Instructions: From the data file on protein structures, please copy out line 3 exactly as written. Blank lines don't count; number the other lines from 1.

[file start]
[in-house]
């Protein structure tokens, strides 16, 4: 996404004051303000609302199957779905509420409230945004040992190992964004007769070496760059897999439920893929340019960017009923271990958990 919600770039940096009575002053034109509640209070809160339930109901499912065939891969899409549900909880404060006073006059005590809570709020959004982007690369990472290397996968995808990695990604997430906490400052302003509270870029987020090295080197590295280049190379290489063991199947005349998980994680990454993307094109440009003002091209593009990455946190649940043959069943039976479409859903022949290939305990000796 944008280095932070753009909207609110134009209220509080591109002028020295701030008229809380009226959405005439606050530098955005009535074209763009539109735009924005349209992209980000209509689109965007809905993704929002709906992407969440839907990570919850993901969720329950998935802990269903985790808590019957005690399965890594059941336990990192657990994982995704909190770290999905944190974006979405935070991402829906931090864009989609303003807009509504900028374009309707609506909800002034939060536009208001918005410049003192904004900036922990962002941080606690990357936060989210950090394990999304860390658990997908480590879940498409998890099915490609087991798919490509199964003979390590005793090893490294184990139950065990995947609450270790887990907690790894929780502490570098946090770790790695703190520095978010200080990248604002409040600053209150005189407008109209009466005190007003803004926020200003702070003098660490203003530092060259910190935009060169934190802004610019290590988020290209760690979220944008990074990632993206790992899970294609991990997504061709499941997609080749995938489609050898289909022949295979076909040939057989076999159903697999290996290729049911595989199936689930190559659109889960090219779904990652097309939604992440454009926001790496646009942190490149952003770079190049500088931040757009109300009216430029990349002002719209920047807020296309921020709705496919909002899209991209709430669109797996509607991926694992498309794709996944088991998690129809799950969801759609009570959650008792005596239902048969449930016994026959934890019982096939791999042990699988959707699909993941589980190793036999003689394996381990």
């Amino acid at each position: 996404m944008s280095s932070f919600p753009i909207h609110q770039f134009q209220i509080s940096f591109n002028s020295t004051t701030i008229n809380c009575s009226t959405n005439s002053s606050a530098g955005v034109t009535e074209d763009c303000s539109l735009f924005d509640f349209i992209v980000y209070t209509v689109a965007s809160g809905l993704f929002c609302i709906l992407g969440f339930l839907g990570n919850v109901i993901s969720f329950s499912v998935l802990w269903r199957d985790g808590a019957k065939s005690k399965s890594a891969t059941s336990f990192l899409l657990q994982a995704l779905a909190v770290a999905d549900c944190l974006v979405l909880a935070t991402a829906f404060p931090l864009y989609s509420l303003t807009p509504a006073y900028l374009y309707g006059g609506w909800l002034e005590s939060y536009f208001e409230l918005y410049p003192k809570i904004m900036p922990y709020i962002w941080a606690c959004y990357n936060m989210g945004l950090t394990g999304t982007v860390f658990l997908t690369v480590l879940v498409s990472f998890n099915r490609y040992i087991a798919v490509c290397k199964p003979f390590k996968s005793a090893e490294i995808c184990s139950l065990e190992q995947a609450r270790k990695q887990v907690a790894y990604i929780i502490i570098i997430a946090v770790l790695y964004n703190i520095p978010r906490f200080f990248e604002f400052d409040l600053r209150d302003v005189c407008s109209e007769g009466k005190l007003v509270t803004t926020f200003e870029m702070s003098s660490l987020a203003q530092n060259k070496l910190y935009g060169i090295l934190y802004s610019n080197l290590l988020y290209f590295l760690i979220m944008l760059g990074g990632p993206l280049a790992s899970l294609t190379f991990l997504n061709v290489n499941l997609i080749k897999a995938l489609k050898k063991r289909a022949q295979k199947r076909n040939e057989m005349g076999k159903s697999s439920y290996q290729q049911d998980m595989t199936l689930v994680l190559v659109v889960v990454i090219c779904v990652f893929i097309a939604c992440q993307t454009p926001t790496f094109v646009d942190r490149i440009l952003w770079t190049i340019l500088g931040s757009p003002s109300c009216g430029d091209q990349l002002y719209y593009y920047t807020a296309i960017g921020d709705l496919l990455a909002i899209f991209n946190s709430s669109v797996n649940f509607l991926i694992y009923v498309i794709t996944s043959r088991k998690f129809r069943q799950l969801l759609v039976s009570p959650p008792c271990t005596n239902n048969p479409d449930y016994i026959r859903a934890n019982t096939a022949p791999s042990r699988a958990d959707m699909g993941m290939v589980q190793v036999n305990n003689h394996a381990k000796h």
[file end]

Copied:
């Amino acid at each position: 996404m944008s280095s932070f919600p753009i909207h609110q770039f134009q209220i509080s940096f591109n002028s020295t004051t701030i008229n809380c009575s009226t959405n005439s002053s606050a530098g955005v034109t009535e074209d763009c303000s539109l735009f924005d509640f349209i992209v980000y209070t209509v689109a965007s809160g809905l993704f929002c609302i709906l992407g969440f339930l839907g990570n919850v109901i993901s969720f329950s499912v998935l802990w269903r199957d985790g808590a019957k065939s005690k399965s890594a891969t059941s336990f990192l899409l657990q994982a995704l779905a909190v770290a999905d549900c944190l974006v979405l909880a935070t991402a829906f404060p931090l864009y989609s509420l303003t807009p509504a006073y900028l374009y309707g006059g609506w909800l002034e005590s939060y536009f208001e409230l918005y410049p003192k809570i904004m900036p922990y709020i962002w941080a606690c959004y990357n936060m989210g945004l950090t394990g999304t982007v860390f658990l997908t690369v480590l879940v498409s990472f998890n099915r490609y040992i087991a798919v490509c290397k199964p003979f390590k996968s005793a090893e490294i995808c184990s139950l065990e190992q995947a609450r270790k990695q887990v907690a790894y990604i929780i502490i570098i997430a946090v770790l790695y964004n703190i520095p978010r906490f200080f990248e604002f400052d409040l600053r209150d302003v005189c407008s109209e007769g009466k005190l007003v509270t803004t926020f200003e870029m702070s003098s660490l987020a203003q530092n060259k070496l910190y935009g060169i090295l934190y802004s610019n080197l290590l988020y290209f590295l760690i979220m944008l760059g990074g990632p993206l280049a790992s899970l294609t190379f991990l997504n061709v290489n499941l997609i080749k897999a995938l489609k050898k063991r289909a022949q295979k199947r076909n040939e057989m005349g076999k159903s697999s439920y290996q290729q049911d998980m595989t199936l689930v994680l190559v659109v889960v990454i090219c779904v990652f893929i097309a939604c992440q993307t454009p926001t790496f094109v646009d942190r490149i440009l952003w770079t190049i340019l500088g931040s757009p003002s109300c009216g430029d091209q990349l002002y719209y593009y920047t807020a296309i960017g921020d709705l496919l990455a909002i899209f991209n946190s709430s669109v797996n649940f509607l991926i694992y009923v498309i794709t996944s043959r088991k998690f129809r069943q799950l969801l759609v039976s009570p959650p008792c271990t005596n239902n048969p479409d449930y016994i026959r859903a934890n019982t096939a022949p791999s042990r699988a958990d959707m699909g993941m290939v589980q190793v036999n305990n003689h394996a381990k000796h």